- Nunavut is one of the most sparsely populated habitable regions on Earth, with small settlements located mostly in coastal areas.
- Although sparsely populated, the growth rate of Nunavut has been above the Canadian average for years, partly due to high birth rates.
- Anglican and Roman Catholics are the dominant religions in the area, accounting for 58% and 23% of the total Christian population.
ECONOMY AND CULTURE
- Nunavut has vast reserves of iron, precious metals, and diamonds.
- In addition, Nunavut’s economy is bolstered by its abundance of petroleum and natural gas.
- As expected, transporting these materials can be difficult due to the territory’s location, and the cost associated with transportation.
- Fishing and hunting are popular traditional activities, with carcasses being sold to buyers around the country. The sport of hunting and fishing attracts many tourists to the territory each year.
- Mining is a very profitable and ever-expanding industry in Nunavut, with three major mines in operation in the territory.
- Many homes in Nunavut run on diesel fuel, and they receive fossil fuel shipments via plane or boat due to a lack of roads and railway links to the territory.
- The Canadian government has been pushing for the introduction of more renewable energy sources, and this has been mostly supported by local communities.
- Nunavut takes part in the Arctic Winter Games.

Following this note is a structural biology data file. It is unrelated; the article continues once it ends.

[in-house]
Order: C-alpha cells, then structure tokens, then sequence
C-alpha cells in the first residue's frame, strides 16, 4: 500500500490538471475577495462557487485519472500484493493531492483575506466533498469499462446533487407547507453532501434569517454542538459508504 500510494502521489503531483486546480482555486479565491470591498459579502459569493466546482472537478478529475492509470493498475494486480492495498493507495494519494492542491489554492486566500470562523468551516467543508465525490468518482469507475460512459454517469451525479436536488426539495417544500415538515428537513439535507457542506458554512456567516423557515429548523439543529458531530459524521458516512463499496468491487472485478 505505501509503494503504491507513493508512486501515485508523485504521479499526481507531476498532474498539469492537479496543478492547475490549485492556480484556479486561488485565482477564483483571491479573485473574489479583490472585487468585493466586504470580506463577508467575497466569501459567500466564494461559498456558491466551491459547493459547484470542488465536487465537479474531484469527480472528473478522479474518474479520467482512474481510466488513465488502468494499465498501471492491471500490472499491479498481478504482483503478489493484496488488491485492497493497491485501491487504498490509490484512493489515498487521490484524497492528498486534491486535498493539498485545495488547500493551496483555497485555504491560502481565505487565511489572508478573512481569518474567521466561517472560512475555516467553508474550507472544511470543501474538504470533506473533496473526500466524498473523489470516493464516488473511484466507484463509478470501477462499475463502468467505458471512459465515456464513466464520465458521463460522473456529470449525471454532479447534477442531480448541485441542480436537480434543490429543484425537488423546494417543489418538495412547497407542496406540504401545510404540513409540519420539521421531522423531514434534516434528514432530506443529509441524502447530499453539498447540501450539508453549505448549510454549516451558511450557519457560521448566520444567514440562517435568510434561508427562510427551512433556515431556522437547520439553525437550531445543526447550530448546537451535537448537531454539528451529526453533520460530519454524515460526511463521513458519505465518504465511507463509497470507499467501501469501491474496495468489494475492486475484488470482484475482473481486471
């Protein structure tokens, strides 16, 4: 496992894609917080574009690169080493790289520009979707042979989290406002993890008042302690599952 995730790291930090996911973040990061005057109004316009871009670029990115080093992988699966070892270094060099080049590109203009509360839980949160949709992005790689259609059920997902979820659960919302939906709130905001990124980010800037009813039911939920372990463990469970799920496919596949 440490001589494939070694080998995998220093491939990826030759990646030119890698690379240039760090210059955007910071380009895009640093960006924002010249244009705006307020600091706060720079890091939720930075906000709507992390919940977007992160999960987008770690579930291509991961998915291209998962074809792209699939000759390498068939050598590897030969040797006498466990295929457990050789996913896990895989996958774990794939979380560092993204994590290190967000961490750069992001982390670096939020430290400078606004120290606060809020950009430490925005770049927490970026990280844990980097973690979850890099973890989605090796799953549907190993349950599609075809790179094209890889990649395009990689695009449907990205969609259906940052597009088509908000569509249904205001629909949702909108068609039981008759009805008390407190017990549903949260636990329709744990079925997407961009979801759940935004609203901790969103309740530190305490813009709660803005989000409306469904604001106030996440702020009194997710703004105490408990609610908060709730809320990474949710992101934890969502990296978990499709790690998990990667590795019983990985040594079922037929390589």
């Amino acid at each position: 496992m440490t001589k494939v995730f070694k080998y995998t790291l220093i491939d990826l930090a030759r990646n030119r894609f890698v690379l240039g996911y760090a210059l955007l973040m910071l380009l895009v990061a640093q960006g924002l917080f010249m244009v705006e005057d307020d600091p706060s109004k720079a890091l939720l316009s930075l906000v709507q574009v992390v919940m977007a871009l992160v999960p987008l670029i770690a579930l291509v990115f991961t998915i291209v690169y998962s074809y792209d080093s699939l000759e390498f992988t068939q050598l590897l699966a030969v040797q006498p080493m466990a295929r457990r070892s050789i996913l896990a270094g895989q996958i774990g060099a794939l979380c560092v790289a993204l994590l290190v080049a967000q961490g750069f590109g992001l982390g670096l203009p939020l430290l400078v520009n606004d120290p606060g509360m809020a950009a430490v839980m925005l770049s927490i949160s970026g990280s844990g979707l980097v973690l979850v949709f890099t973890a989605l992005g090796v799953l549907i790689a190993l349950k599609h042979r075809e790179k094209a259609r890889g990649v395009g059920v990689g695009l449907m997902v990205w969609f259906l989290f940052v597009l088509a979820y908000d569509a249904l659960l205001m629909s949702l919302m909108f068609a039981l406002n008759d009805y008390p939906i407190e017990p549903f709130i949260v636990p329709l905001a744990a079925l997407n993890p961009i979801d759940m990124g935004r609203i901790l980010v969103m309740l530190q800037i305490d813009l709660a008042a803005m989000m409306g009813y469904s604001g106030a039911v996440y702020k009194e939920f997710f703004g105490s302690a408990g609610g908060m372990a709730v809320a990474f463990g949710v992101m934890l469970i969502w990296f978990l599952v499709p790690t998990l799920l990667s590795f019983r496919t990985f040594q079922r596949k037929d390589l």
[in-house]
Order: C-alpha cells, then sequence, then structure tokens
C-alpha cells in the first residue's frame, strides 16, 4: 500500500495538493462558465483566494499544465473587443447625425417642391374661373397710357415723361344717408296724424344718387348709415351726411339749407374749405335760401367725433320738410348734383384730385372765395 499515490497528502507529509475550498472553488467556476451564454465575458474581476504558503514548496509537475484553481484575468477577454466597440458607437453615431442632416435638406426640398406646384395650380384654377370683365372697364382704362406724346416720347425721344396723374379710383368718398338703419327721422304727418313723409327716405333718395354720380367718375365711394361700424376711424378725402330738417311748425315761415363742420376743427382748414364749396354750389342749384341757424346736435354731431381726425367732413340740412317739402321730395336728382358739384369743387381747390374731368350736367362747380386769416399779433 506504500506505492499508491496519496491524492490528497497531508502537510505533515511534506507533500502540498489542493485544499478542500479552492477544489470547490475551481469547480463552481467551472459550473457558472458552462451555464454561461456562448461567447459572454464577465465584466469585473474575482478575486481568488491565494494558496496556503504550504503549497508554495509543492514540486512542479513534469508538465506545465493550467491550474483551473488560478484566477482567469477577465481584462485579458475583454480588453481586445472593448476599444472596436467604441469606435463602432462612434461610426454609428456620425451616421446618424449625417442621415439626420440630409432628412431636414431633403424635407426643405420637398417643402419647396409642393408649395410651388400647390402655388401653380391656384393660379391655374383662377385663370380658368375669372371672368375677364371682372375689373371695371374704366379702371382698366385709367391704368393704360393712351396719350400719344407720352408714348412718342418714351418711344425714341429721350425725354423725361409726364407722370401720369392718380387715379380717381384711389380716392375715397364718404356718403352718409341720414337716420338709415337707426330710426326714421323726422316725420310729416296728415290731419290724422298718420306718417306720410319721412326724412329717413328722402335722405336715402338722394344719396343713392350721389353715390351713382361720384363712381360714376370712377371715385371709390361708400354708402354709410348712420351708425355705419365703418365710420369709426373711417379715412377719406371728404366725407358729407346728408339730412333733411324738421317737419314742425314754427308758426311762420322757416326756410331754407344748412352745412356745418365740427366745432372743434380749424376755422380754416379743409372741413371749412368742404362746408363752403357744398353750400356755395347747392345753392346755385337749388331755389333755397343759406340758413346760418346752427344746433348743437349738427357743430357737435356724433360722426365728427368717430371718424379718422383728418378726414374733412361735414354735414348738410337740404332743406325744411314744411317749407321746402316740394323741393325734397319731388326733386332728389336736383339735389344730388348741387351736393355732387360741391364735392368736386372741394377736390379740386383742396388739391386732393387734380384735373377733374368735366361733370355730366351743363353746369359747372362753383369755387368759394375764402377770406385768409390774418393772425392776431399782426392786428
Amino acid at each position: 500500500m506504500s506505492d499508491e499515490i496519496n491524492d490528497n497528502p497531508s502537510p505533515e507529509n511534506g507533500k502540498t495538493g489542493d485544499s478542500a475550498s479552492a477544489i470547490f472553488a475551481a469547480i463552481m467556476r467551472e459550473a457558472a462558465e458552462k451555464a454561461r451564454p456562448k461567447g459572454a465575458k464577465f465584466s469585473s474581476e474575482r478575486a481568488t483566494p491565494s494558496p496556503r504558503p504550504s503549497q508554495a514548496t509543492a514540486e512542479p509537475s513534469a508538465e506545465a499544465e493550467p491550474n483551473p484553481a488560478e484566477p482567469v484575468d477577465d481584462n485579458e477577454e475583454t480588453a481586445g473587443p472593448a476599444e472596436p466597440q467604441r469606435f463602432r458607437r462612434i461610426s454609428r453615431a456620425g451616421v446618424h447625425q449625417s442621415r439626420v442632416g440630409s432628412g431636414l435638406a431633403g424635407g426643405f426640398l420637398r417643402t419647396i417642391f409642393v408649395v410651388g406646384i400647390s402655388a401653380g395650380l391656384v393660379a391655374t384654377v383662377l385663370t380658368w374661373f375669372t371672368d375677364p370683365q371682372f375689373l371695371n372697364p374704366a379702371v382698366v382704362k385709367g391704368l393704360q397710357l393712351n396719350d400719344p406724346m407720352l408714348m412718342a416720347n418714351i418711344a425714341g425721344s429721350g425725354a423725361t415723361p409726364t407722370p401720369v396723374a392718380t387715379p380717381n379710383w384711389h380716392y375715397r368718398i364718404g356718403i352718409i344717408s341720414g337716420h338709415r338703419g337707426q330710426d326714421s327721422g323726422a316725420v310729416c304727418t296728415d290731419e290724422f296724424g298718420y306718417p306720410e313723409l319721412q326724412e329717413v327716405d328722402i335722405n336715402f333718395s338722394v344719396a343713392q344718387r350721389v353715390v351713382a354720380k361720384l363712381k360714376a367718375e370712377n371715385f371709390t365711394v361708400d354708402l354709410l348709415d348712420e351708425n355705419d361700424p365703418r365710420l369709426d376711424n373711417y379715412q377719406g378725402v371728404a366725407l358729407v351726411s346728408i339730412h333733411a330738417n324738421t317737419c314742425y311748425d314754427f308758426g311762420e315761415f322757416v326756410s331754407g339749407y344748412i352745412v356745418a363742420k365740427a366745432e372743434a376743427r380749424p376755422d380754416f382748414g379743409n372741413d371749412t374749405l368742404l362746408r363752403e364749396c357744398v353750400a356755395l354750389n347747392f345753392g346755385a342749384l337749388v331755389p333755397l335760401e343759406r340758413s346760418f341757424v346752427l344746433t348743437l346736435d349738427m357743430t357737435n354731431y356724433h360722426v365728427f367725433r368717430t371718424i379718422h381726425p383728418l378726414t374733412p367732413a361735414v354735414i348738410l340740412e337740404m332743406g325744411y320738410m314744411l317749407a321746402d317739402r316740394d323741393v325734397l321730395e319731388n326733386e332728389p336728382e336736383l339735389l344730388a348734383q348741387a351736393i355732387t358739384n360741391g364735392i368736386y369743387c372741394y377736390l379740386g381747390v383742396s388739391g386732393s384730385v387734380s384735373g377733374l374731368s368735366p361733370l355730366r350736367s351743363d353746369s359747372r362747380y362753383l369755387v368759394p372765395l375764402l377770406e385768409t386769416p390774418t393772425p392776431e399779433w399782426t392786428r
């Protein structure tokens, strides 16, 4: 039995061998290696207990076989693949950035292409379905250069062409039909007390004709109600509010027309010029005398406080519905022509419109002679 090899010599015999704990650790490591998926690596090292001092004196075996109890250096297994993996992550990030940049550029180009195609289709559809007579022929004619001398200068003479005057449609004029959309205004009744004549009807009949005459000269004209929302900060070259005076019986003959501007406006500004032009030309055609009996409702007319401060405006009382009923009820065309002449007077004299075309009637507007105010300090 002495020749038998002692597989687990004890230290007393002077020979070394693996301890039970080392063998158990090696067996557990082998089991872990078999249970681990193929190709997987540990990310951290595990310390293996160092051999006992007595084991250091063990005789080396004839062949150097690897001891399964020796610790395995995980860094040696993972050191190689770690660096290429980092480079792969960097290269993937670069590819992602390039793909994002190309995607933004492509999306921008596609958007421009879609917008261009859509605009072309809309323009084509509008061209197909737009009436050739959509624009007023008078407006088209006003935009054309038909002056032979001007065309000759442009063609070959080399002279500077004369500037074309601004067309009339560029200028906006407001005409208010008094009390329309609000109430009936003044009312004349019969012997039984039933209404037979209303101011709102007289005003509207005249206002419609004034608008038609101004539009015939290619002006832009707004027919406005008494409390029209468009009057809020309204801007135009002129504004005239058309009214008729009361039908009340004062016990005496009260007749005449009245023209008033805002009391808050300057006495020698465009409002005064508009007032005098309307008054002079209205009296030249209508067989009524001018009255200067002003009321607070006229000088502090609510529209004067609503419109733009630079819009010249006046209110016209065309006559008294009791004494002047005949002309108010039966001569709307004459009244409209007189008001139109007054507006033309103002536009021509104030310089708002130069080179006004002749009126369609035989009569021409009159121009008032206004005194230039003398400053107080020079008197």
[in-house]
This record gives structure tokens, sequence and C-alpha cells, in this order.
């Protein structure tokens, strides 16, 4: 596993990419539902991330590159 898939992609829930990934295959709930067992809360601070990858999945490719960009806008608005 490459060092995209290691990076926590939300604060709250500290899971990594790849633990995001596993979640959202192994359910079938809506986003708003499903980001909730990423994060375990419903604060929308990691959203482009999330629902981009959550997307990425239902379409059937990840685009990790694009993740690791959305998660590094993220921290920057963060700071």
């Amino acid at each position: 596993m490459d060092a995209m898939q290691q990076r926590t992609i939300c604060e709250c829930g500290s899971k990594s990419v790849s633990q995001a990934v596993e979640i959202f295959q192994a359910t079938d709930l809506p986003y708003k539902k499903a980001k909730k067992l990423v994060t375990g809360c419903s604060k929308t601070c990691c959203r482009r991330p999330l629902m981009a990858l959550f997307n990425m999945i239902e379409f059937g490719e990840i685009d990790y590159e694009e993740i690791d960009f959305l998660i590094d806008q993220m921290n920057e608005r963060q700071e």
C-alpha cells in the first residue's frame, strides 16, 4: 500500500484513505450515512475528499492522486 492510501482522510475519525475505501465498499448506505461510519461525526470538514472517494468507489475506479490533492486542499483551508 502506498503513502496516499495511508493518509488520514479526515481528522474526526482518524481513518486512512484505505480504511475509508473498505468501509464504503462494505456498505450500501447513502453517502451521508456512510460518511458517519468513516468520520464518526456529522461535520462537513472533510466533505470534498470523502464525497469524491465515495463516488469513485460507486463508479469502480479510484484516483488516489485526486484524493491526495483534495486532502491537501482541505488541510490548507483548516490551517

- Indigenous musical forms include Inuit throat singing, bluegrass music, and square dancing.
- The Nunavut car license plate features a polar bear, inukshuk, (pictured to the left) and the northern lights, which is a sight on many traveller’s bucket lists.
- The threats arising from global warming and climate change have been prevalent in Nunavut.
This is a fantastic bundle which includes everything you need to know about Nunavut across 21 in-depth pages. These are ready-to-use Nunavut worksheets that are perfect for teaching students about the Nunavut which is a massive, sparsely populated territory of northern Canada, forming most of the Canadian Arctic Archipelago. Its islands have expanses of tundra, craggy mountains and remote villages, accessible only by plane or boat. It’s known for its indigenous Inuit people’s artwork, carvings and handmade clothing. Inuit art is displayed at the Nunatta Sunakkutaangit Museum in the capital, Iqaluit, on Baffin Island.
Complete List Of Included Worksheets
- Historical Connections
- Arctic Animals
- Nunavut Wordsearch
- Coat of Arms
- Nunavut Crossword
- History of the Inukshuk
- Mapping Nunavut
- The Inuit Lifestyle
- Weather Data in Nunavut
- Nunavut Coloring Page
Link/cite this page
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Link will appear as Nunavut Facts & Worksheets: https://kidskonnect.com - KidsKonnect, April 9, 2019
Use With Any Curriculum
These worksheets have been specifically designed for use with any international curriculum. You can use these worksheets as-is, or edit them using Google Slides to make them more specific to your own student ability levels and curriculum standards.